A good story will be told – ultimately!

Writing gurus advise us not to despair when the rejection slips pile up, they urge us to keep going back to the well and digging deeper until a real gem pops out, for after all, “a good story must be told”. After a while, this sounds like another feel•good•ism to sooth the battered writer toiling away into insanity and an early death. It is tempting to say, “Stuff the gurus,” stash the pen, switch off the computer and take up golf. But something happened to me recently to reinforce this sage message that perhaps a good story will be told, even after 30 years.

Thirty years ago, when I was a young and callow fellow and lived in a country renowned for its beautiful beaches, hospitable people, empty coffers, and peace (yes, we had peace back then, before all the separatist struggles began), I wrote a story in anger to expose youth prostitution going on in the country, fuelled by western money. Wealthy middle•aged male tourists from the developed west were swooping down on our sunny third•world island and procuring young boys for their pleasure and taking them back home, while providing their families with money and material goods like tee shirts, bell bottoms and boom boxes to feed starved material appetites and sooth fears. I also happened to travel to Western Europe at the time and meet some of these kids who were now on the “other side,” ostensibly the side of milk and honey. Instead, they were living half•lives in dead•end jobs, some without legal immigration status and some still in bondage to their pedophile puppet•masters. So I wrote my story in anger and sent it to the national radio station to be read on “This Week’s Short Story” a very popular program, on which I’d successfully had some of my earlier stories read. This story was, as anticipated, rejected on the premise that it was “not good for tourism.”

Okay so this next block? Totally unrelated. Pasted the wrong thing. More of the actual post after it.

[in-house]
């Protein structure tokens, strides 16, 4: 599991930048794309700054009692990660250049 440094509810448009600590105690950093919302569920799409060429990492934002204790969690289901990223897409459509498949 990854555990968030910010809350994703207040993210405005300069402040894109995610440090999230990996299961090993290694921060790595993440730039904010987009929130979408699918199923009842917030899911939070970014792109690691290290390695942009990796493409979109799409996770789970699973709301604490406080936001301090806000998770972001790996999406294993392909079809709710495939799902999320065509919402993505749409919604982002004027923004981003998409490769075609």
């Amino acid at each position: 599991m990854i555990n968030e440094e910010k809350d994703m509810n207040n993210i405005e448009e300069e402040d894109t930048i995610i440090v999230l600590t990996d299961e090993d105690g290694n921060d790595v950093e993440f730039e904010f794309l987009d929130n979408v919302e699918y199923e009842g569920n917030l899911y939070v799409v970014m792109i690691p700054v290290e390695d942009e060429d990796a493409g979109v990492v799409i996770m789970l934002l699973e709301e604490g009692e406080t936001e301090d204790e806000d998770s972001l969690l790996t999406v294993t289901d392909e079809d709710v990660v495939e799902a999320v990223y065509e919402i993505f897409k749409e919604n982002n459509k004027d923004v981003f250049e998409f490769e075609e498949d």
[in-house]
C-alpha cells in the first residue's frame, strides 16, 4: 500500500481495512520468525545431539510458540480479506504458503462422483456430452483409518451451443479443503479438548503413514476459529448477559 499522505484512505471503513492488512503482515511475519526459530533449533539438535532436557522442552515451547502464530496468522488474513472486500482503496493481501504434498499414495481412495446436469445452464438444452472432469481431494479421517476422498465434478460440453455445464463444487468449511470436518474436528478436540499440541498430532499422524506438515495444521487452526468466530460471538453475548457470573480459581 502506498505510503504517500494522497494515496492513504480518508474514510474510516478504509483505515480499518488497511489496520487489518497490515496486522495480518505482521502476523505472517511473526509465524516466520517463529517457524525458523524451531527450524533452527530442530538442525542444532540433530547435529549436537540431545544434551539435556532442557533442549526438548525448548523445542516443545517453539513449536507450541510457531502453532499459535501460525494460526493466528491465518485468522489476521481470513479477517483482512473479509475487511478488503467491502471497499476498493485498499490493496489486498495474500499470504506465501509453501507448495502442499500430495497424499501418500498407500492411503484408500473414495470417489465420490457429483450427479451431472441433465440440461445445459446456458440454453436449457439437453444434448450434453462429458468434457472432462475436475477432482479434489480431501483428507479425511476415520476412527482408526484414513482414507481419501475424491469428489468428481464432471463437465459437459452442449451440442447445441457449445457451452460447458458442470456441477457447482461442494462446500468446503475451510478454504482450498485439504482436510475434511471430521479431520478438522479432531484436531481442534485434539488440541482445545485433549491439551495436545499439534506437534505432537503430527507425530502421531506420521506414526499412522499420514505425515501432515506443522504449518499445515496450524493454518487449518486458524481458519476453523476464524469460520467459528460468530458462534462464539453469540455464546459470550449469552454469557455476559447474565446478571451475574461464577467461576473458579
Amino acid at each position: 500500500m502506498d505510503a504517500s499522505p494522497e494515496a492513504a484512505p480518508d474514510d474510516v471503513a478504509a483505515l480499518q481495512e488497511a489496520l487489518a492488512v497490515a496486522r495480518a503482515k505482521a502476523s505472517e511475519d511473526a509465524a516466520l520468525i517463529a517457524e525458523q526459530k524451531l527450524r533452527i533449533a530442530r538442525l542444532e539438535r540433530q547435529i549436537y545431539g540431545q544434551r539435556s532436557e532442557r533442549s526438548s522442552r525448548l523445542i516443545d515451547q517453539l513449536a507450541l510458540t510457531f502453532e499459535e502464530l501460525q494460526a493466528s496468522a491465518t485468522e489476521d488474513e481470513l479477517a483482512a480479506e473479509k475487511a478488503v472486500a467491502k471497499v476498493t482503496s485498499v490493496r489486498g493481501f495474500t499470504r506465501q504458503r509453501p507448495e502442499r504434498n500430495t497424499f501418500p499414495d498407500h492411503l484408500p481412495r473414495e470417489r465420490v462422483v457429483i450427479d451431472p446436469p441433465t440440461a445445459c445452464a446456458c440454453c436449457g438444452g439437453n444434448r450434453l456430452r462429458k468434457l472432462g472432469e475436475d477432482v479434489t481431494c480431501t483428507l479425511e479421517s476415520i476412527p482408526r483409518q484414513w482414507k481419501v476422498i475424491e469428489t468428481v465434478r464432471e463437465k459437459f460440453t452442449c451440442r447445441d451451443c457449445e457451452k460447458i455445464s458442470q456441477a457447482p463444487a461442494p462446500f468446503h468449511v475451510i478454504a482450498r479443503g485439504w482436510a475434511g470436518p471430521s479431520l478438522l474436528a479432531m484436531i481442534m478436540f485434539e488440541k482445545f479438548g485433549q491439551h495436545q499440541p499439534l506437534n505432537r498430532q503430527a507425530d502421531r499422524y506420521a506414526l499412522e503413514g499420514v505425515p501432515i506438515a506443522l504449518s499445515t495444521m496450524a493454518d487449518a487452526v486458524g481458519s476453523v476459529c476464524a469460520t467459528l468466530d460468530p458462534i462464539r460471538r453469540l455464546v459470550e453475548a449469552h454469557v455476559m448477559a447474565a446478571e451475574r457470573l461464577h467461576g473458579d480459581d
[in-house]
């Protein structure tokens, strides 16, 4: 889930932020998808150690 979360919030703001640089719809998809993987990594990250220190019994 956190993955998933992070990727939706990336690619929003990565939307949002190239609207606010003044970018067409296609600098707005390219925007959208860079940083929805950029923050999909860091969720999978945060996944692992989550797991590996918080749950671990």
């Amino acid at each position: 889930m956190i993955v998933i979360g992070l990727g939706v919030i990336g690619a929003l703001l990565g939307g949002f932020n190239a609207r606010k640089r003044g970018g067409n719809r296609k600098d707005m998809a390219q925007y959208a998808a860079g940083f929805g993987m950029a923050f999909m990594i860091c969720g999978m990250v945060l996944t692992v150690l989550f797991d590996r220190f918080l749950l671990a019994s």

I left the old country soon thereafter, had many adventures abroad, and lost the story in the intervening years. Three years ago, when I moved to Cobourg, Ontario, Canada, I found the original in a box of old souvenirs, a faded foolscap paper with my former cursive handwriting to remind and shame me for deteriorating to a fowl scratch after I bought a computer. I polished my lost•and•found story and included it in a novel (which also remains unpublished to this date, but I hope, will appear in print shortly) and it was cut out by the editor as “the piece did not fit.”

Every time I showed my orphan story to the literati, they liked it, but no one wanted to publish it. Then recently, I was invited to submit a non•fiction piece to a travel anthology. I submitted an account of a soft adventure trip I once took to the Arctic Circle in Finland in the month of February. In the same submission, I asked the editor, somewhat surreptitiously, whether she would consider this “other piece,” which was, ah… not quite travelogue material, but anti•tourist, in fact. To my surprise the editor not only accepted my 30 year•old story but changed its title to read “Number One” in the local vernacular. The story is to be published shortly.

So the writing gurus must be right, after all. A good story will be told, by hook or by crook. I offer this story•within•a•story as hope to my fellow scribes who toil in the dark waiting to be discovered. I also hope that the rest of my stories and novels don’t take thirty years apiece to come out; although that would leave me in royalties for the next five hundred years, I may never live long enough to enjoy a single penny. And that will be another story worth telling, perhaps!